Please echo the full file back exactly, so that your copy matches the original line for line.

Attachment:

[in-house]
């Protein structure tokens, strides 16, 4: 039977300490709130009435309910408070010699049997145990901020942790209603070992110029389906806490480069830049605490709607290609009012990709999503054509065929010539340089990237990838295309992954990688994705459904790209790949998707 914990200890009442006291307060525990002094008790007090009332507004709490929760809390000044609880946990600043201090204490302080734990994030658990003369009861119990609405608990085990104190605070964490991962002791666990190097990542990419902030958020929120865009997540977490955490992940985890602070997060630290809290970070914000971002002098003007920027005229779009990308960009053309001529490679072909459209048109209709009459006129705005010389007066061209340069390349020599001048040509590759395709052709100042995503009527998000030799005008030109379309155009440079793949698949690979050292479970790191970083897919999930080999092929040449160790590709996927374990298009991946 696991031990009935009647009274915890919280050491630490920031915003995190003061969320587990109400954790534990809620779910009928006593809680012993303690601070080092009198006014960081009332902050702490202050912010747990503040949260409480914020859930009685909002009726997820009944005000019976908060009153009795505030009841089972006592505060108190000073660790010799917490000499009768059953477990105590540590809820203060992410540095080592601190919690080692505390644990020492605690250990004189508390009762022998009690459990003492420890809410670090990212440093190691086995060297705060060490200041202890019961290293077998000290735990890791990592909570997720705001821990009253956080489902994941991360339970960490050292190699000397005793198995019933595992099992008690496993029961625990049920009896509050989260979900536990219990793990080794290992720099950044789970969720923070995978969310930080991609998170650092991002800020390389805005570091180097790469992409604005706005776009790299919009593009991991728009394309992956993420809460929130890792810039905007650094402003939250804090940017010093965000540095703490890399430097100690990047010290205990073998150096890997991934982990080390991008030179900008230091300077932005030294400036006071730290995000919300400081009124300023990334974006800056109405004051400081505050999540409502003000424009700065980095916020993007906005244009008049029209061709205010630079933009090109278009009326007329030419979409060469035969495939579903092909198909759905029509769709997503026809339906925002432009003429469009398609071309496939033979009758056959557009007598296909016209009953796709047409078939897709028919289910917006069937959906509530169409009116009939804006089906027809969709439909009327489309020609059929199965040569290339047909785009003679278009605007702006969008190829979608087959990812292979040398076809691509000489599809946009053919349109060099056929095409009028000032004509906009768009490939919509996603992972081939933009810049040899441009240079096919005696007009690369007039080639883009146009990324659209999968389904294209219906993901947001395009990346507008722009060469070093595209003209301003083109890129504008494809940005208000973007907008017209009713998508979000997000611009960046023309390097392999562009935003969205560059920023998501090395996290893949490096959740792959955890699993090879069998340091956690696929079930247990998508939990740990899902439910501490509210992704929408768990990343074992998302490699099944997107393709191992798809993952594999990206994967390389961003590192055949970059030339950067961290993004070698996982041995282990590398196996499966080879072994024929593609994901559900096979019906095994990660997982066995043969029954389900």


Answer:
[in-house]
């Protein structure tokens, strides 16, 4: 039977300490709130009435309910408070010699049997145990901020942790209603070992110029389906806490480069830049605490709607290609009012990709999503054509065929010539340089990237990838295309992954990688994705459904790209790949998707 914990200890009442006291307060525990002094008790007090009332507004709490929760809390000044609880946990600043201090204490302080734990994030658990003369009861119990609405608990085990104190605070964490991962002791666990190097990542990419902030958020929120865009997540977490955490992940985890602070997060630290809290970070914000971002002098003007920027005229779009990308960009053309001529490679072909459209048109209709009459006129705005010389007066061209340069390349020599001048040509590759395709052709100042995503009527998000030799005008030109379309155009440079793949698949690979050292479970790191970083897919999930080999092929040449160790590709996927374990298009991946 696991031990009935009647009274915890919280050491630490920031915003995190003061969320587990109400954790534990809620779910009928006593809680012993303690601070080092009198006014960081009332902050702490202050912010747990503040949260409480914020859930009685909002009726997820009944005000019976908060009153009795505030009841089972006592505060108190000073660790010799917490000499009768059953477990105590540590809820203060992410540095080592601190919690080692505390644990020492605690250990004189508390009762022998009690459990003492420890809410670090990212440093190691086995060297705060060490200041202890019961290293077998000290735990890791990592909570997720705001821990009253956080489902994941991360339970960490050292190699000397005793198995019933595992099992008690496993029961625990049920009896509050989260979900536990219990793990080794290992720099950044789970969720923070995978969310930080991609998170650092991002800020390389805005570091180097790469992409604005706005776009790299919009593009991991728009394309992956993420809460929130890792810039905007650094402003939250804090940017010093965000540095703490890399430097100690990047010290205990073998150096890997991934982990080390991008030179900008230091300077932005030294400036006071730290995000919300400081009124300023990334974006800056109405004051400081505050999540409502003000424009700065980095916020993007906005244009008049029209061709205010630079933009090109278009009326007329030419979409060469035969495939579903092909198909759905029509769709997503026809339906925002432009003429469009398609071309496939033979009758056959557009007598296909016209009953796709047409078939897709028919289910917006069937959906509530169409009116009939804006089906027809969709439909009327489309020609059929199965040569290339047909785009003679278009605007702006969008190829979608087959990812292979040398076809691509000489599809946009053919349109060099056929095409009028000032004509906009768009490939919509996603992972081939933009810049040899441009240079096919005696007009690369007039080639883009146009990324659209999968389904294209219906993901947001395009990346507008722009060469070093595209003209301003083109890129504008494809940005208000973007907008017209009713998508979000997000611009960046023309390097392999562009935003969205560059920023998501090395996290893949490096959740792959955890699993090879069998340091956690696929079930247990998508939990740990899902439910501490509210992704929408768990990343074992998302490699099944997107393709191992798809993952594999990206994967390389961003590192055949970059030339950067961290993004070698996982041995282990590398196996499966080879072994024929593609994901559900096979019906095994990660997982066995043969029954389900």